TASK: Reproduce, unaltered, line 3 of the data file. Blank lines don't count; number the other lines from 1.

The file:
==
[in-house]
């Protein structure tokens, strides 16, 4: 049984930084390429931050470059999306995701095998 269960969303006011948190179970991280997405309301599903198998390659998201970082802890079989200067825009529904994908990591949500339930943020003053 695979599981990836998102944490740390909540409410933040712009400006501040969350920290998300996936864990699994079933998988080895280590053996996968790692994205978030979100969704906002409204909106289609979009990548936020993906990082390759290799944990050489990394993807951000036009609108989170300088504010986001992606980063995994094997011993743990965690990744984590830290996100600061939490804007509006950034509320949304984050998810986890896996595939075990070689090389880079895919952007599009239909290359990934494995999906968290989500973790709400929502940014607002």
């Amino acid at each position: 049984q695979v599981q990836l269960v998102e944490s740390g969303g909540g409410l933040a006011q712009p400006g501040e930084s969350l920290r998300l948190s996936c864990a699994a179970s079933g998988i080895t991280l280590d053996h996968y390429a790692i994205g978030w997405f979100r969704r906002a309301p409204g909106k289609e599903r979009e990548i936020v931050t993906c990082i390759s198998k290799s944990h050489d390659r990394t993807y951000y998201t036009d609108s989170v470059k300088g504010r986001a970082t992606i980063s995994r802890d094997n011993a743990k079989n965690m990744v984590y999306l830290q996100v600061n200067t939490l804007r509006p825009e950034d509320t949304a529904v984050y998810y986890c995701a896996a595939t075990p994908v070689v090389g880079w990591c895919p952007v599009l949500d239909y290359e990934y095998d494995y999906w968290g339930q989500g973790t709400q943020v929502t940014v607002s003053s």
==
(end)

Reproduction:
């Amino acid at each position: 049984q695979v599981q990836l269960v998102e944490s740390g969303g909540g409410l933040a006011q712009p400006g501040e930084s969350l920290r998300l948190s996936c864990a699994a179970s079933g998988i080895t991280l280590d053996h996968y390429a790692i994205g978030w997405f979100r969704r906002a309301p409204g909106k289609e599903r979009e990548i936020v931050t993906c990082i390759s198998k290799s944990h050489d390659r990394t993807y951000y998201t036009d609108s989170v470059k300088g504010r986001a970082t992606i980063s995994r802890d094997n011993a743990k079989n965690m990744v984590y999306l830290q996100v600061n200067t939490l804007r509006p825009e950034d509320t949304a529904v984050y998810y986890c995701a896996a595939t075990p994908v070689v090389g880079w990591c895919p952007v599009l949500d239909y290359e990934y095998d494995y999906w968290g339930q989500g973790t709400q943020v929502t940014v607002s003053s």